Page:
There’s no need to rush into hiring a CPA. Assuming you aren’t up against some important tax or financial deadline, you should have time to sort through your options and make the best possible choice.

What qualities do you look for in a CPA? How do you go about finding the right one for your business?

Comment below!

About Author

Larry Alton

Larry Alton is a professional blogger, writer and researcher who contributes to online media outlets and news sources. A graduate of Des Moines University, he still lives in Iowa as a full-time freelance writer and avid news hound. In addition to journalism, technical writing and in-depth research, he’s also active in his community and spends weekends volunteering with a local non-profit literacy organization and rock climbing.

3 Comments

  1. Adam Bezark

    As a CPA I appreciate you blog post. I’m new to BP and at least once read that CPA’s are a waste of money. While the poster may have been over-billed and under-serviced by a CPA it’s a reckless statement.

    Having said that, I have read a great RE tax blog post by a CPA/BP blogger a few days ago and a few replies by RE savvy CPA’s on the forums. These guys/gals knew their stuff! The suggestion for asking around for referrals imo is the most important one. From what I’ve seen thus far one can probably get some very good recommendations from the BP community.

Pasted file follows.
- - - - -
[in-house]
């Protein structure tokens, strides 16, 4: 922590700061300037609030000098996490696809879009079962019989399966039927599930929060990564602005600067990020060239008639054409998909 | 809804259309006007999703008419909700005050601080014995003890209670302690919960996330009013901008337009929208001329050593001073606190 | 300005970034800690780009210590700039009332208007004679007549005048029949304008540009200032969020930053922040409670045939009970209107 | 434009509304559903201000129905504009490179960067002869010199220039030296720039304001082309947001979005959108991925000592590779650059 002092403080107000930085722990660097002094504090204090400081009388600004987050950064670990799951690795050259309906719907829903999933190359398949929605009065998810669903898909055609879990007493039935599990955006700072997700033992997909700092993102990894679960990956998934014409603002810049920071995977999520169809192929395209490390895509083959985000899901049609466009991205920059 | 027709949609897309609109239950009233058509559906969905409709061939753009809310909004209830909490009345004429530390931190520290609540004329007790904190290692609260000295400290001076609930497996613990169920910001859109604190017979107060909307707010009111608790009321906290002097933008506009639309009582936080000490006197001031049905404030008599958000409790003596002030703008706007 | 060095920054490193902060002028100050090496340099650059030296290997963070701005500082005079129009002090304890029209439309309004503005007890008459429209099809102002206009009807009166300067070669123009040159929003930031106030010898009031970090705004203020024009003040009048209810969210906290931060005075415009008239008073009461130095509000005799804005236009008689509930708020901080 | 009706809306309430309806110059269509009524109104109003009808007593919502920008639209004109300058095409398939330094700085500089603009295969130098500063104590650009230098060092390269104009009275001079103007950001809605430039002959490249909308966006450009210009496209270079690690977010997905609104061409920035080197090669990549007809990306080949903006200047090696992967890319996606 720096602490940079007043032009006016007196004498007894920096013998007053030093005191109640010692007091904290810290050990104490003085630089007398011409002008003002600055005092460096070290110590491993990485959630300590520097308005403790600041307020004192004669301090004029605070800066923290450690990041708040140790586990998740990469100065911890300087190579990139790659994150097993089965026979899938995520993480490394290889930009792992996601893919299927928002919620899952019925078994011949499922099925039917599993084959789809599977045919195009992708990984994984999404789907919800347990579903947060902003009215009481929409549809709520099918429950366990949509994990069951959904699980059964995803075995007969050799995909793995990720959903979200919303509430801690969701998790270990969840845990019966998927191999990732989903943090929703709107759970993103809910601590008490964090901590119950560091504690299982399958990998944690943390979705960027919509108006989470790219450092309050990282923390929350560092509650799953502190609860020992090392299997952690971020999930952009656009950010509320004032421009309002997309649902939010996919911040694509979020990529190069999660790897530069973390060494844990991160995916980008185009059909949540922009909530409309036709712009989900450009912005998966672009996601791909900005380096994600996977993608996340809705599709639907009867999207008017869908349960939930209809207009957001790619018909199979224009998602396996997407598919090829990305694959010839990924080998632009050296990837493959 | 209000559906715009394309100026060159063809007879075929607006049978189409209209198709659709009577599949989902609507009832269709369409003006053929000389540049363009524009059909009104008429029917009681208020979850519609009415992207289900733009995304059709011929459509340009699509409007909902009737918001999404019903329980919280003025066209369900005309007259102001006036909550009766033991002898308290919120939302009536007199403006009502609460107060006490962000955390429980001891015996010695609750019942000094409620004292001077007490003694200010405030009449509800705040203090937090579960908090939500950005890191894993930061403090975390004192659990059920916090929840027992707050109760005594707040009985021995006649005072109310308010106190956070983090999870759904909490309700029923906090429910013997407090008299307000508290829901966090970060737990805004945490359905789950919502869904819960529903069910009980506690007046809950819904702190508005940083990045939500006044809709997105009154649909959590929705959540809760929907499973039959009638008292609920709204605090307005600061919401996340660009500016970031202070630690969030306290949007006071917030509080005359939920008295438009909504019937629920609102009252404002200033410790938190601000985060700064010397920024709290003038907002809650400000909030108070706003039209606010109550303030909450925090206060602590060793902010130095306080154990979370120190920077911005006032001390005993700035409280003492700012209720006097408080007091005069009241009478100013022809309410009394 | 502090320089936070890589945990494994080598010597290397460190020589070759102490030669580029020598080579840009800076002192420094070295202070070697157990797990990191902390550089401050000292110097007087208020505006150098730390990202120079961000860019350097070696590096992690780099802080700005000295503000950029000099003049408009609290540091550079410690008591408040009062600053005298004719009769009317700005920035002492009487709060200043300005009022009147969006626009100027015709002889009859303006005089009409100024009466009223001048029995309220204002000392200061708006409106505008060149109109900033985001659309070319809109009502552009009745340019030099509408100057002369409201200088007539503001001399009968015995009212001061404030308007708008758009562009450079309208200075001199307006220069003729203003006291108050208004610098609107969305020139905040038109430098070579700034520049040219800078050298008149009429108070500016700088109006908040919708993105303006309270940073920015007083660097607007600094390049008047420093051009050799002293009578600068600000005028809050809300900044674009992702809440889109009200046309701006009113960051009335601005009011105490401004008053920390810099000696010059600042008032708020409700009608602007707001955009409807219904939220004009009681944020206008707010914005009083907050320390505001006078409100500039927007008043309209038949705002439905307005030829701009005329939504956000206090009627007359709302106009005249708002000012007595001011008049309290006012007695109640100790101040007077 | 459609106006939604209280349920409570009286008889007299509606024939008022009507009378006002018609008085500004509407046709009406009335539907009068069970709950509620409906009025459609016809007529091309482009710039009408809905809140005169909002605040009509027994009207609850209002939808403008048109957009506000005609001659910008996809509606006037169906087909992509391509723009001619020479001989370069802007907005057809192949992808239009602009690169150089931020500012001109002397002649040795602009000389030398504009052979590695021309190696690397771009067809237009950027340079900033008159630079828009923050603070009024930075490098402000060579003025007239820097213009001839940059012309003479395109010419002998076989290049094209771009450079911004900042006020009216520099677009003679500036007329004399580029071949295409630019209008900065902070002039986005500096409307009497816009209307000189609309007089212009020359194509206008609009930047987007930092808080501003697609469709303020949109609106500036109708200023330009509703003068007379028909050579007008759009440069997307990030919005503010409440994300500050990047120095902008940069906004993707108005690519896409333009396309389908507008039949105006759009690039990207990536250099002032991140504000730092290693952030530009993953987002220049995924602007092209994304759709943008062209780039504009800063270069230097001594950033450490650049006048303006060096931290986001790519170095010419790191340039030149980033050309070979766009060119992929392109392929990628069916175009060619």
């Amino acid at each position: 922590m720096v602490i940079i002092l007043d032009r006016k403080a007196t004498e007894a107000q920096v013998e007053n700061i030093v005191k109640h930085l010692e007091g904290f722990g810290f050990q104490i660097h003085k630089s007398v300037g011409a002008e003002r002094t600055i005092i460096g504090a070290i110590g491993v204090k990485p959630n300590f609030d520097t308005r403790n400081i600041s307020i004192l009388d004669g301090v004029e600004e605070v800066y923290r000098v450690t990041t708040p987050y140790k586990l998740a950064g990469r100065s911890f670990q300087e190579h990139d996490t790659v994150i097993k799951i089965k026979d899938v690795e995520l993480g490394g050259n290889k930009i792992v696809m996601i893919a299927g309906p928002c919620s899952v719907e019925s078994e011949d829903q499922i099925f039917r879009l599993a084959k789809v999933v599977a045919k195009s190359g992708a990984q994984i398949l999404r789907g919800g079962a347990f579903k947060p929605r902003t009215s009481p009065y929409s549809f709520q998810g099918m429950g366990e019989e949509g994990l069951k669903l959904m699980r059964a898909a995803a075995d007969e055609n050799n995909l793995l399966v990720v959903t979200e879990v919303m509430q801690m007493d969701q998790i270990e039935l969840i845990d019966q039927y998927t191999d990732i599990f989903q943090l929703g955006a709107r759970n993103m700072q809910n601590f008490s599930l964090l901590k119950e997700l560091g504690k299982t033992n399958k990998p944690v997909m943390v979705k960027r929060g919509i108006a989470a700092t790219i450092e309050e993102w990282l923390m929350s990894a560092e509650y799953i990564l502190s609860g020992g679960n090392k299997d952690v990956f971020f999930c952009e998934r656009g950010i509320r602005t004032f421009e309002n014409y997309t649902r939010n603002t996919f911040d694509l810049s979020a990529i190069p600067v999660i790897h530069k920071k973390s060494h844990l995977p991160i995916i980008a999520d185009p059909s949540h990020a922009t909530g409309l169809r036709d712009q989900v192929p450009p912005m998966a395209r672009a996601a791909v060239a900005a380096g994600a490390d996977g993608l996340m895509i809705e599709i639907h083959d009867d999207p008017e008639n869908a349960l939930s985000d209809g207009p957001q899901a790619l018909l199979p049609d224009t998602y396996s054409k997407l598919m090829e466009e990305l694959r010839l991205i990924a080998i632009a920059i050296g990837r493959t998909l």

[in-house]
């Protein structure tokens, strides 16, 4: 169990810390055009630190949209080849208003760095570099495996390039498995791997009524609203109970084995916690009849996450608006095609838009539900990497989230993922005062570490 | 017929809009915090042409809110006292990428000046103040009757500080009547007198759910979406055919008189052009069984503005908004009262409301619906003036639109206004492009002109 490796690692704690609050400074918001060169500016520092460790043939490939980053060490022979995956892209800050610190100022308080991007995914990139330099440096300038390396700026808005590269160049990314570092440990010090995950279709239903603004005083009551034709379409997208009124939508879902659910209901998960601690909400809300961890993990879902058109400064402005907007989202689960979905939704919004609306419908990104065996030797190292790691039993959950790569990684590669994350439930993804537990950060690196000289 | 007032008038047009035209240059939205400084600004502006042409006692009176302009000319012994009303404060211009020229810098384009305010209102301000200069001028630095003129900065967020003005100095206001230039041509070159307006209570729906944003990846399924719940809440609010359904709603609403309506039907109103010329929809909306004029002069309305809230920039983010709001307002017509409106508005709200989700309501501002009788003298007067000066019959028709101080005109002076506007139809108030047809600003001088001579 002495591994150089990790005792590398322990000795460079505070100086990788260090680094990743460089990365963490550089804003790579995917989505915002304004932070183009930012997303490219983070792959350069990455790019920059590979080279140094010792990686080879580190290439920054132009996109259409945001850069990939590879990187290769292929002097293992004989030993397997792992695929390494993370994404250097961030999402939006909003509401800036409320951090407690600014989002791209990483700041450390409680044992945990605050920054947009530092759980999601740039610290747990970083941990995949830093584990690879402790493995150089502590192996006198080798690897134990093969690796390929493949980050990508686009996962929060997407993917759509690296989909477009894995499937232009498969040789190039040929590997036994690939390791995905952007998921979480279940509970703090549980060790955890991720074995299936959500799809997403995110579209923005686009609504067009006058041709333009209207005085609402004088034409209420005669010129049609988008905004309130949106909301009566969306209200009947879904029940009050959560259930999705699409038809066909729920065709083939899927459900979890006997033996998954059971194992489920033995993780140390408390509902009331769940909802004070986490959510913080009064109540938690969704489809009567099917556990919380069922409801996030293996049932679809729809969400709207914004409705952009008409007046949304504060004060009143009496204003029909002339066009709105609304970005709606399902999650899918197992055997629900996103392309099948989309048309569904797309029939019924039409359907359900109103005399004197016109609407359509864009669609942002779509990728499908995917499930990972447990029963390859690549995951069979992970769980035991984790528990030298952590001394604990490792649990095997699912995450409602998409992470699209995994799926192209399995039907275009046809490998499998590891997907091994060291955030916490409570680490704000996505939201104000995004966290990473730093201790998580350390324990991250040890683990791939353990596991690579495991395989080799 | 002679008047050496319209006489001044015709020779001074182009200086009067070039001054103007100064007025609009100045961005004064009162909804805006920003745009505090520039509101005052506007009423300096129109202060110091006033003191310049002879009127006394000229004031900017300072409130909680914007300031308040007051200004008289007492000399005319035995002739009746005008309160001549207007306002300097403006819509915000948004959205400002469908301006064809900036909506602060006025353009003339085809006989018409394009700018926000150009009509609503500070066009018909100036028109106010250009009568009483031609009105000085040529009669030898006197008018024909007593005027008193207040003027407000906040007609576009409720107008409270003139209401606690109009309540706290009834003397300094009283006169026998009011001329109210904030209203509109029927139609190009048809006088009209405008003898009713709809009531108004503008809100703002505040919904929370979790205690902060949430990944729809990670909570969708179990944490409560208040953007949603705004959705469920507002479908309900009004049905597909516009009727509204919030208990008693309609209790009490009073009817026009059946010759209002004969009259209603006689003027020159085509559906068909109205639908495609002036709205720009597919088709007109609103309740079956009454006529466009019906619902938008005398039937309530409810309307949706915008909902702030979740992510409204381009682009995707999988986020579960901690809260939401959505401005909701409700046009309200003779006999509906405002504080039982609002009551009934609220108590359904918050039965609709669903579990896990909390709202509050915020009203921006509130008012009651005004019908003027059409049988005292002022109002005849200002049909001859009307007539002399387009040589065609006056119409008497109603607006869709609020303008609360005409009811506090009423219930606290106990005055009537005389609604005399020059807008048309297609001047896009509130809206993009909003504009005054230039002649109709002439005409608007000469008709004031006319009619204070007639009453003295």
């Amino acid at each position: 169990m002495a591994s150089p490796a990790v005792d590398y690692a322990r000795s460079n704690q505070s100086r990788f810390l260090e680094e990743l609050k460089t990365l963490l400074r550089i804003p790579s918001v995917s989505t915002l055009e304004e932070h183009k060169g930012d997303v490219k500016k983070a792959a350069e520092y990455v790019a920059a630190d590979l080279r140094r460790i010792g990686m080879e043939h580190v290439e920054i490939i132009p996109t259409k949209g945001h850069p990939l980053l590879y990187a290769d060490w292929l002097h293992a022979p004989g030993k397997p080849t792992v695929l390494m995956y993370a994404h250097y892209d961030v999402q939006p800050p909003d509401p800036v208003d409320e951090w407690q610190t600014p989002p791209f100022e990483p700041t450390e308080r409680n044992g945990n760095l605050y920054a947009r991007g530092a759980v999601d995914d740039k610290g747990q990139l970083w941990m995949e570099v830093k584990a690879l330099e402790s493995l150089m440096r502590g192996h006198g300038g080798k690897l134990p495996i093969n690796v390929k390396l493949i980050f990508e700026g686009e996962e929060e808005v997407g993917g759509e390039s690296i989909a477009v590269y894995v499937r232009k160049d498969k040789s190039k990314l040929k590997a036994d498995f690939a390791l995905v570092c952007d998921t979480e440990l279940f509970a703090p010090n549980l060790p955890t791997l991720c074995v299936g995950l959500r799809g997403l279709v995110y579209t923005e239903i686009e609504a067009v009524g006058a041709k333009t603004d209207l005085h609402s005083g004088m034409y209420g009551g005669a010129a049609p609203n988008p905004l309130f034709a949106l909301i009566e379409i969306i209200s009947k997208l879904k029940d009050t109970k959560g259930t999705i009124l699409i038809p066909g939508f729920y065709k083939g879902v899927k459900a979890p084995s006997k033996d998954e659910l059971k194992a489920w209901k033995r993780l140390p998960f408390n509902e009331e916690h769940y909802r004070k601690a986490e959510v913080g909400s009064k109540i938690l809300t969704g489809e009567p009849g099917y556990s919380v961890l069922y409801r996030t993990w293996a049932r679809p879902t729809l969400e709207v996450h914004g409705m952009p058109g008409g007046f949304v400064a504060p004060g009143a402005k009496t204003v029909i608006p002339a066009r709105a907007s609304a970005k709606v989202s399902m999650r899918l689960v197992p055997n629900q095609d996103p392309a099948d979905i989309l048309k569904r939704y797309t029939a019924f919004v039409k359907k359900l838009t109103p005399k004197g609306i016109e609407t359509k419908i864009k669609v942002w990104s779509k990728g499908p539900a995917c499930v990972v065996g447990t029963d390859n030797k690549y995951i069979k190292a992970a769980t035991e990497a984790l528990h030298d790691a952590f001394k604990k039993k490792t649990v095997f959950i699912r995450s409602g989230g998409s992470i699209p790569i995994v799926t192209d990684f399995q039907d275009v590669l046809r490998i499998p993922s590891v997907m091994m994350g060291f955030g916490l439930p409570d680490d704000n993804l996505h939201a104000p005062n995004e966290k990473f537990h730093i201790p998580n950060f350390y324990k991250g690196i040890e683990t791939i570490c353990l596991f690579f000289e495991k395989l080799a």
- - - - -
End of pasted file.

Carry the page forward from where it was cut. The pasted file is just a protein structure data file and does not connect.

Couple other comments:

    Regarding #2. Realize passing the CPA exam and being licensed are two different things. Furthermore, someones scores on the CPA exam are not readily available. They can also be confusing because some may “condition” parts of the exam and pass the other parts at another time. I happened to pass all the parts on my first attempt. At that point in time the pass rate in IL was only 18%. However, that is NO indication of how good of a CPA I’d be for a RE investor (it just means I studied hard and am a good test taker). A RE investor should want a good CPA who has a grasp of RE tax laws, not a brilliant CPA who does not.